As in all successful journeys, you must know your ultimate destination at the beginning of the trip. Handling a personal injury case on behalf of a client is a journey that the client and lawyer take together, sometimes taking 2 to 3 years to complete. To be successful on the client’s behalf, the experienced personal injury trial lawyer knows what they must prove to win before accepting the case.
That knowledge is based on the lawyer being intimately familiar with the jury instructions (and the cases and statutes upon which they are based) that will be given to the jury by the trial judge before it begins deliberating the case. In the typical personal injury case stemming from an automobile crash, the jury instructions include an explanation of what it means to be “negligent” or “contributorily negligent,” which party has “the burden of proof” on certain issues, the level of proof needed to prevail on a particular issue, i.e., “the greater weight of the evidence,” “proximate cause,” a driver’s duty of “ordinary care,” and the “damages” the injured person is entitled to recover.
At the initial consultation, to properly counsel the potential client, the experienced lawyer will determine whether the facts and information known to the potential client satisfy all of the elements needed to have a successful personal injury claim or case. Those elements are whether another party was negligent, whether that other party’s negligence was a cause of the crash, and whether the crash caused the potential client physical injuries. In Virginia, as contributory negligence is a complete defense to a personal injury claim, the lawyer must also consider the potential client’s actions and whether they contributed to the happening to the crash.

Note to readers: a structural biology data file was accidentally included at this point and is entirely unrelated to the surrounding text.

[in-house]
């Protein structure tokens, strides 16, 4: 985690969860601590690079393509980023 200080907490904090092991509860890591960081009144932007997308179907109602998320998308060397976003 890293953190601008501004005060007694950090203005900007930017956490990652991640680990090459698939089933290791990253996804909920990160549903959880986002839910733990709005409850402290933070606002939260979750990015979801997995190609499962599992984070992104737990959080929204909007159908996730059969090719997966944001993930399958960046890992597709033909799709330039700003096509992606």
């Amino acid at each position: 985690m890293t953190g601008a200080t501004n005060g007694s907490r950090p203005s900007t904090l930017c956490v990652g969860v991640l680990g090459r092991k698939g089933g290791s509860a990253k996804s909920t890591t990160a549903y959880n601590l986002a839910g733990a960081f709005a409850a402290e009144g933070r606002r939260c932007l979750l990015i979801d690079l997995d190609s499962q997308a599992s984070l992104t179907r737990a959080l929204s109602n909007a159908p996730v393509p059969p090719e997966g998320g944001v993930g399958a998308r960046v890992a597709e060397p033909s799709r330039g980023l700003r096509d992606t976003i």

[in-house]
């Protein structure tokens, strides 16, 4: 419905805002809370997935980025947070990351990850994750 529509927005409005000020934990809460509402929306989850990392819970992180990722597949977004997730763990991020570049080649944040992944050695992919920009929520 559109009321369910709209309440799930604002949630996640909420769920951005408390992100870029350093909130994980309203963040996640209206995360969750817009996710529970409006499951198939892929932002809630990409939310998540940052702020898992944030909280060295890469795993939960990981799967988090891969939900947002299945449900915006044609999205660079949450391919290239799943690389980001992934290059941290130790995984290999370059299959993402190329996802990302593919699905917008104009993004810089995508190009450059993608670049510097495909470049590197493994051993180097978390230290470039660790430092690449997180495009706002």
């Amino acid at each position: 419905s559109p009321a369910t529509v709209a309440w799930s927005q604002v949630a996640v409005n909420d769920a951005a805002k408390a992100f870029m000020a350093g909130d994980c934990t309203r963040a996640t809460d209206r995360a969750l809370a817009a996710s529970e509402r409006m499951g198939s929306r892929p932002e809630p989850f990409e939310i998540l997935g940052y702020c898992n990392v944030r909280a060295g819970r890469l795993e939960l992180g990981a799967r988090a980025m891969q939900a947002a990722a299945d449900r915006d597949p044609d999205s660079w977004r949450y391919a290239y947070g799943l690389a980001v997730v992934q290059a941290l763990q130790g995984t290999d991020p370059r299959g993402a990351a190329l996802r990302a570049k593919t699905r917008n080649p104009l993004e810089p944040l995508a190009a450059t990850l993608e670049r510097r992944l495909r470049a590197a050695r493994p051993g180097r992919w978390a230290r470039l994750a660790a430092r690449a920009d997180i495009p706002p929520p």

The analysis that the lawyer makes, guided necessarily by the jury instructions, is akin to building a house or putting together a puzzle. There are necessary parts or pieces that the lawyer and their team must assemble to have a case that is ultimately resolved in the client’s favor either by settlement or trial. Without a working knowledge of the jury instructions, the lawyer will not know, for certain, whether they have all the facts and information needed to prove the client’s case, nor will they know what information must be obtained, by way of investigation or expert opinion, required to prove the client’s case.
In addition, to ensure that the lawyer has the evidence necessary to prove their client’s case, a working knowledge of the jury instructions enables the lawyer to discuss them comfortably with the jury during the closing argument. “Negligence,” “contributory negligence,” the “the burden of proof” are all terms that are foreign to most non-lawyers. Hearing them read by a judge one time may not be enough for the jurors to fully understand or appreciate what they mean. A lawyer who has worked with the instructions and truly understands and appreciates them is in a good position to help the jury understand them and the issues they must decide. When the jury looks at that particular lawyer for guidance, their client tends to prevail!
"$213,000.00 Jury Verdict, Auto Accident, Hand injury"
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"$100,000.00, Auto Accident, Broken Leg"
"$493,000.00, Auto Accident, Brain injury, broken rib, facial lacerations"
"$190,000.00, Auto Accident, Brain injury"